If all goes well, it would normally take anywhere between 1.5 and 2.5 years to grow a Pineapple plant and harvest the fruits from the crown.
2. Growing a Pineapple from Seeds
If you like to take risks, try growing Pineapples using seeds. Many seeds are non-viable, and they are difficult to germinate even if they are viable.
In most cases, fruits may not set seeds.
If they do, seeds are tiny, dark brown to black, and a few millimeters long, embedded in the fleshy fruit.
Immature seeds are white in color and lack embryos, so they don’t germinate.
So, if you want to enjoy the successful growth of the Pineapple plant from seeds, take help from the steps below.
- First, collect the seeds by removing the fruit’s peel using a knife and cutting the flesh into ½ to 1-inch thick slices.
- Press the slices between both hands’ thumb and index finger and bend them back to reveal the seed clusters.
- Collect the seeds using tweezers and place them in a paper towel at room temperature (21°C) with low humidity for several weeks to dry them.
- Now, soak the viable seeds in warm water for 8 hours. Ensure to maintain the temperature of the water is around 25°C.
- Soaked seeds may have an outer jelly-like white coating which is perfectly normal.
- Spread the seeds on a wet paper towel, fold them, and place them inside a zip-lock bag.
- Give gentle sprays of water to keep the seeds moist occasionally.
- Keep the bag over a heating mat maintained at a temperature from 21°C to 25°C.
- Seeds may take anywhere between one month and six months to germinate.
After germination, plant Pineapple seedlings in a potting mix with the same recipe as the one mentioned above.
Growing Pineapple from seeds may take 2 to 3 years and bear its first fruit.
If you start seeds directly in the soil instead of the paper towel, wait until the seedlings outgrow their current container to repot them.
Additionally, ensure you provide drainage holes if you decide to sow the seeds in a pot.
You can also check this informational video on the detailed process of germinating Pineapple seeds!
3. Growing a Pineapple from Suckers
Usually, suckers or offsets are baby Pineapple plants that arise from the leaf axils.
These suckers, also called “ratoons,” are formed around the mother plant after the plant reaches the end of its lifecycle.
They are visible when the plant enters the flowering and fruiting stage.
However, you need to plant the suckers in early spring if you want speedy growth.
If you are wondering how it is done, follow these steps to learn about the process of planting suckers.
- First, put on gardening gloves to protect yourself from the spiky leaves.
- Gently twist out the suckers once they are 4 to 6 inches long from the mother plant.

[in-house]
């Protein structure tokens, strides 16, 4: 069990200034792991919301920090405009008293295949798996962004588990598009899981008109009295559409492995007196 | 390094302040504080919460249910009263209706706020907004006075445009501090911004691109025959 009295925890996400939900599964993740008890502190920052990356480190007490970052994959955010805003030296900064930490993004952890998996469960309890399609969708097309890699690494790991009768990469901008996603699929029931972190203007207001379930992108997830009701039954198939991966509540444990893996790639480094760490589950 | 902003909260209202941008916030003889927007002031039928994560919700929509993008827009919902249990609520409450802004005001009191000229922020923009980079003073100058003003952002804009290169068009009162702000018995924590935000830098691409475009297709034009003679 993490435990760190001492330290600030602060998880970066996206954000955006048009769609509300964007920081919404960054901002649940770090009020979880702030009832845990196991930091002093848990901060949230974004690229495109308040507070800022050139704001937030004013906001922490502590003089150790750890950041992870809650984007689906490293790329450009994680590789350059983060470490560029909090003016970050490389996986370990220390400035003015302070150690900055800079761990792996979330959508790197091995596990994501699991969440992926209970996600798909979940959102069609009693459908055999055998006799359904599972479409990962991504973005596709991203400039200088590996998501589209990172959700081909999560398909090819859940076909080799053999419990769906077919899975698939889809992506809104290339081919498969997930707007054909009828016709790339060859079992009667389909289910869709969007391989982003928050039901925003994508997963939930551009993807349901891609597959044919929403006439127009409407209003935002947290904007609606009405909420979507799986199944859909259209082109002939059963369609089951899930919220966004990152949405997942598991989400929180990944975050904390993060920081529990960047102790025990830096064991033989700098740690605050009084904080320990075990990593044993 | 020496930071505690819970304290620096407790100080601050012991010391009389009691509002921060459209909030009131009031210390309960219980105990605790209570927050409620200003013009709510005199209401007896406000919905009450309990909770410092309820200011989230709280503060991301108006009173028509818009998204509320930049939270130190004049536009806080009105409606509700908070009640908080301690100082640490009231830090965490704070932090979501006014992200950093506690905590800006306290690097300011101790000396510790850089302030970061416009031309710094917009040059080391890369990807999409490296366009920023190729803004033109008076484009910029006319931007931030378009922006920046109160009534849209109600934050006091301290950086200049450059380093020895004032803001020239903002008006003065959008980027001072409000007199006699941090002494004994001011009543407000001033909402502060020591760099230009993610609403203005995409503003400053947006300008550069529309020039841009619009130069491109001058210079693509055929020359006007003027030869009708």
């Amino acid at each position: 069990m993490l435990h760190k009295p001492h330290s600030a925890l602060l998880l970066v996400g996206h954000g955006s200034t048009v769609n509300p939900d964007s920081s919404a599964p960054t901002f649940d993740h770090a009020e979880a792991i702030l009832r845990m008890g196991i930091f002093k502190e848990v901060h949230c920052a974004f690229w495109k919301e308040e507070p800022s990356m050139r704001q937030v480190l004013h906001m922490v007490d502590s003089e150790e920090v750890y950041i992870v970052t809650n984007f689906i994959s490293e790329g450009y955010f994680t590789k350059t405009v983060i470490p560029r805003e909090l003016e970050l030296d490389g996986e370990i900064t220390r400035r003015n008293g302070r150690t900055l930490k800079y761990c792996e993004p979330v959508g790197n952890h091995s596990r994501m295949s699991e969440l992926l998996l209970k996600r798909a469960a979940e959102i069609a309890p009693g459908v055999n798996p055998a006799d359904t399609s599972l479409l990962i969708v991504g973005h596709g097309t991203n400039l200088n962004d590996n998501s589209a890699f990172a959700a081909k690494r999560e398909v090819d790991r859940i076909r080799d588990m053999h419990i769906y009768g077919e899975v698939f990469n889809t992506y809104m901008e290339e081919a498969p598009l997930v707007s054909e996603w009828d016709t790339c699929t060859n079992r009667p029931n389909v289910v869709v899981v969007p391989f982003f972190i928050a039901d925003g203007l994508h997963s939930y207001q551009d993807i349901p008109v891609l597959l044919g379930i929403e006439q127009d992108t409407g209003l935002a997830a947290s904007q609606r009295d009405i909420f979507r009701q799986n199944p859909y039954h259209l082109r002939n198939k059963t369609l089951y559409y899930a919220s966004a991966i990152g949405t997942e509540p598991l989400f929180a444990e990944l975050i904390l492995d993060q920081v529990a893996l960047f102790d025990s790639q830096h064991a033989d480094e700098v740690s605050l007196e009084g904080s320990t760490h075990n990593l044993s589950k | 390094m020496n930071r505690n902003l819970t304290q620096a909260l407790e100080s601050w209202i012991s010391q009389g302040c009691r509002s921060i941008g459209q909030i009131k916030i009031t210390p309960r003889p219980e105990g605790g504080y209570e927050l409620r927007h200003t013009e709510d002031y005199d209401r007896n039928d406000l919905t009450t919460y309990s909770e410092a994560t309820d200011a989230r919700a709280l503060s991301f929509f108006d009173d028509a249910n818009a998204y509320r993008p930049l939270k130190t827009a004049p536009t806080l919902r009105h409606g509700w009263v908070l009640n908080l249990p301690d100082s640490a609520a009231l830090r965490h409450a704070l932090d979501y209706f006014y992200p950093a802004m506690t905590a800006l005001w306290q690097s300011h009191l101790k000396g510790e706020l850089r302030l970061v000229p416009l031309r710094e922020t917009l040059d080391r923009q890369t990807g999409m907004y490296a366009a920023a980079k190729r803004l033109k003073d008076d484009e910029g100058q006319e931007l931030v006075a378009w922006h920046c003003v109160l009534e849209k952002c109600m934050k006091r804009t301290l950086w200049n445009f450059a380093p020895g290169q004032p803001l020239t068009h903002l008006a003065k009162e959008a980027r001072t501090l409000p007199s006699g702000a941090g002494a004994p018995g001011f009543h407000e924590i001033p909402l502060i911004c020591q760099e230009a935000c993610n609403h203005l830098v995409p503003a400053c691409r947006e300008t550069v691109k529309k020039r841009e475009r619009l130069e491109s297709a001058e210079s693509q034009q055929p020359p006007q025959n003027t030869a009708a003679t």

- Remove the lower leaves from the suckers to expose the developing roots.
- Dry the suckers for a week to harden them. This discourages the growth of mold later while planting.
- Following this, you can plant the suckers about 2 inches deep in a well-draining potting mix like the one mentioned above.
Planting via suckers is the same as propagating using crowns, but don’t root suckers in the water as they are too small to do so.
Although it is the fastest propagation method, you must wait 1.5 to 2 years to see the first Pineapple fruit.
Fact!!! Pineapple’s growth catches pace if the climate is tropical-warm and you can even harvest 2 to 3 fruits from a single plant.
Tips to Care for a Pineapple to Grow Faster
The Pineapple plant produces sweet fruit in the aftermath of all the labor that you have dedicated.
If you desire swift growth of Pineapple, follow these steps to give it sound care.
- Offer the plants at least 6 to 8 hours of direct sunlight to bear fruits and avoid growing them under grow lights.
- If you grow plants indoors, keep them close to a south-facing window to receive enough light.
- Provide the plants with a well-draining, sandy to loamy, non-compacted soil rich in organic matter. Ensure to maintain acidic pH levels adjusted between 4.5 and 6.5.
- Confer an inch of water per cubic meter once a week when the top 3 inches of the potting soil feel dry to the touch.
- Sustain the humidity levels between 60% and 70% to promote constant growth.
- Maintain a warm surrounding temperature between 20°C and 30°C for rapid fruiting.
- Use dilute organic liquid fertilizer containing fish emulsion once in spring and summer. Don’t overfertilize your Pineapples, as it may cause the plant to get leaf burns.
- You can also use slow-releasing chicken pellets near the plant’s base.
- Prune once in spring by removing the dead leaves to keep the plant in the best shape. Avoid pruning the stems that are about to bear fruits.
- Repot in a 10 to 12-inch wide container when the newly planted Pineapples develop a set of leaves from the center. After a year, plant it in a 5-gallon pot.
- Use insecticidal sprays to remove the pests when the infestation of mites, mealybugs, thrips, or fruitflies dominates the plant.
- There are other common diseases, such as butt rot, black rot, and white leaf spot, so you must apply a fungicide.
Maintain a distance of 5 feet if you grow Pineapples in the garden and a distance of 3 to 5 feet when growing in containers to ensure rapid and larger fruit harvest.
Growing a Pineapple requires strong patience due to its prolonged maturation.
Although most varieties are difficult to grow, you must choose the right propagating method.
Pineapples can take anywhere between 1 and 3 years, depending on where you grow them.